By Karen Isaacs
Sports, championships and betting shenanigans are often in the headlines, from legalizing sports betting, to the various point shaving scandals in college basketball, to “tanking” games and sets in tennis matches.
The Nap the British play by Richard Bean is now at the Manhattan Theatre Club’s Samuel J. Friedman Theatre to Nov. 11.
The title refers to the nap of snooker table; snooker is a British variation of billiards that is extremely popular. Like a billiard table, the fabric on the table’s surface has a nap – touch in one direction and it is smooth, but touch it the opposite direction and it feels rough.
It’s set in a smaller English town that is hosting a national championship match. A local boy, Dylan is an up-and-coming star of the sport who hopes to break in to the top tiers – and the top money with a win. He is surrounded by dysfunction: his father Bobby, and mother, Stella as well as the mother’s boyfriend, Danny, and Dylan’s so-called agent/manager, Tony, plus his backer, Waxxy, a transgendered person with a metal hand.
Bean is known for throwing curve balls at us and approaching subjects with an off-beat sense of a humor. His hit play, Young Marx, exhibited all of these traits, and One Man, Two Governors was pure farce.
These show up in The Nap. Tony the so-called manager/agent is a typical stereotype of British comedies: the twit.
Early in the play, Dylan is visited the two investigators (one from the police, the other from a sports agency) about possible collusion with gamblers. Dylan is shocked and vehement in his denials. As his mother arrives with her boyfriend in tow, it becomes possible that she supplied some information to Waxxy. As the play goes on, we learn more about the alleged plot to fix a match while Dylan becomes charmed by the police officer. The stakes get raised substantially higher when his mother and her boyfriend are kidnapped by people working for Waxxy. It seems there are some Asian gamblers that are upset about some “mistakes.”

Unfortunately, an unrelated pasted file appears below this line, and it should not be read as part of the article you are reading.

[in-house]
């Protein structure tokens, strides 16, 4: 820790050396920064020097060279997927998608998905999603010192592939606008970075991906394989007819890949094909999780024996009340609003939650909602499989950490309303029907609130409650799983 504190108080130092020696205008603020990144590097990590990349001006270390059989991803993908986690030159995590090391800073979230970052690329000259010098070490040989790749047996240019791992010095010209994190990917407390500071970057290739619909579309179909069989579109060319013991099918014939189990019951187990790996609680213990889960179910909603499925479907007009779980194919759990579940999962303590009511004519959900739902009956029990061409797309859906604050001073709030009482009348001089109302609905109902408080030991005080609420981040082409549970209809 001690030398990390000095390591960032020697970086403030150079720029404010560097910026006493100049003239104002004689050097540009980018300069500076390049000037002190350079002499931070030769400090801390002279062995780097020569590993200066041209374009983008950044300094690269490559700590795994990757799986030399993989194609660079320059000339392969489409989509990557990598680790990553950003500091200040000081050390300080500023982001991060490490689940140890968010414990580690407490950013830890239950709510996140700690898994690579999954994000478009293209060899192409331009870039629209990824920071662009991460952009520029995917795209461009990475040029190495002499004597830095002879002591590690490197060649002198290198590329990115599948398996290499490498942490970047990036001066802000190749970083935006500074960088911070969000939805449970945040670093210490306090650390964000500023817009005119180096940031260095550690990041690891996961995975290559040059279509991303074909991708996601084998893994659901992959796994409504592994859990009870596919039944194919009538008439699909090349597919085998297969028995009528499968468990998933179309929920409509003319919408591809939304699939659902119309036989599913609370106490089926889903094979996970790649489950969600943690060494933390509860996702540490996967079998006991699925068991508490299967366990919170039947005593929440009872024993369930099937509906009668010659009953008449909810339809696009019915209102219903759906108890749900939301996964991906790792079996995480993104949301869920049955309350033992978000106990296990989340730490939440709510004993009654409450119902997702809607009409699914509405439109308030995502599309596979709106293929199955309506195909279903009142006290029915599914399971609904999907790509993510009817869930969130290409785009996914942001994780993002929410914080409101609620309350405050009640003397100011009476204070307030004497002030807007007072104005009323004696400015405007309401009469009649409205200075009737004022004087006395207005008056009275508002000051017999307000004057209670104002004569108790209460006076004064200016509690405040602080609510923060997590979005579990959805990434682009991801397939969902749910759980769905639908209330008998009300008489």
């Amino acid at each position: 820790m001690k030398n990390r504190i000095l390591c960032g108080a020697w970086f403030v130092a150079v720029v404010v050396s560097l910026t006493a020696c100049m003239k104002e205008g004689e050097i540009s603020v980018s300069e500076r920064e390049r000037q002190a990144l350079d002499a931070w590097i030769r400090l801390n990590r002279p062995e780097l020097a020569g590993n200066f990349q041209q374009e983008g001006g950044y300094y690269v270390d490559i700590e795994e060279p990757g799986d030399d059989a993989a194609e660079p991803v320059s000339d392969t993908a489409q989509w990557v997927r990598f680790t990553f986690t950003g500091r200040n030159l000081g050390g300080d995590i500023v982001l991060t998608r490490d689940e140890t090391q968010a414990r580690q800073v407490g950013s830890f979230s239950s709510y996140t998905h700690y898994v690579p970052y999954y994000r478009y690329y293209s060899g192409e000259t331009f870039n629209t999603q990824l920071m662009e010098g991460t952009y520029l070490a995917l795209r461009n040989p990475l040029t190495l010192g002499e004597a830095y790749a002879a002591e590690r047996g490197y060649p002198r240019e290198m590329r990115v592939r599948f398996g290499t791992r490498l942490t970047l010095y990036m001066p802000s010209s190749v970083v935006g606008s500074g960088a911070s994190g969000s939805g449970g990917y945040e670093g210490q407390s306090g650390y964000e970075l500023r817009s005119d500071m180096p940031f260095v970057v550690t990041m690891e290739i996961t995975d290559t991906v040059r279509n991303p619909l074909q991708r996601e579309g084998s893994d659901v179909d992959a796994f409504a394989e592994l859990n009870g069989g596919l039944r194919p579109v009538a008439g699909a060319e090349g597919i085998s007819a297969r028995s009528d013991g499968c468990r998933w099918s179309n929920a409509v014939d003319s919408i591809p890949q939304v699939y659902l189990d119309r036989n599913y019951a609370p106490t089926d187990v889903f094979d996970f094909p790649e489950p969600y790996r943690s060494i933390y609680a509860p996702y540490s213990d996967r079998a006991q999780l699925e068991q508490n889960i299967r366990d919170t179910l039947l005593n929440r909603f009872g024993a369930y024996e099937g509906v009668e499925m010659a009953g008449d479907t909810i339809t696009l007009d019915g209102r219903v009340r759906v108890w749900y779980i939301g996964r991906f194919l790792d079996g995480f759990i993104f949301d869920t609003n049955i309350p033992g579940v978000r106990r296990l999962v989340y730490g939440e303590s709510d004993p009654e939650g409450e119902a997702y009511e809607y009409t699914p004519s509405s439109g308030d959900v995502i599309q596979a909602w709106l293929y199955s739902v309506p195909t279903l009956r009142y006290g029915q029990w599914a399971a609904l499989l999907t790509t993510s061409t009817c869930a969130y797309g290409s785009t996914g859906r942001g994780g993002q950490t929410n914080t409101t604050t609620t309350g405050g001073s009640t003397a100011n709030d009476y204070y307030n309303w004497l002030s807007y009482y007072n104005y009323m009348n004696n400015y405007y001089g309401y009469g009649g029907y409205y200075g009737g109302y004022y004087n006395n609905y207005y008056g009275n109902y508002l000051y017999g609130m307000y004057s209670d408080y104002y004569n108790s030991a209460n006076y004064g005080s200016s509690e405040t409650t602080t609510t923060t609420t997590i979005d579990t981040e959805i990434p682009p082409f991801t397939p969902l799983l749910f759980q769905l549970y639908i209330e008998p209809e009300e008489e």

It’s hard to describe much more of what happens without spoiling the plot. Let’s just say that some things aren’t what they seem.
Bean has included many references to classic films, starting with Moonstruck and the Nicolas Cage character. How Bobby and Tony try to recall the names of the films from weird clues is a running joke. That’s just one example of the parallels to classic films.
The acting is excellent. Ben Schnetzer captures Dylan perfectly – he’s a young, naïve, and a snooker nerd. Johanna Day is the blowsy, garish mother, and John Ellison Conlee the profane father. The snooker opponents – yes, we do see parts of a game – are played by Ahmed Aly Elsayed, both an actor and a real life snooker champion. We can’t forget Max Gordon Moore as the agent/manager.
Alexandra Billings plays Waxxy as literally a woman with velvet glove concealing steel underneath.
The production directed by Daniel Sullivan has a wonderful set that includes the seedy club where Dylan practices, the hotel room that is an altar to a snooker great, and Waxxy’s country house. Each is just right.
Sullivan might have upped the pace a bit at times: it seemed as though things were slower than this type of comedy should be.
Some of the humor is typically British which may not appeal to everyone. But you don’t have to know snooker to enjoy The Nap.
The Nap runs through November 11. For tickets contact Telecharge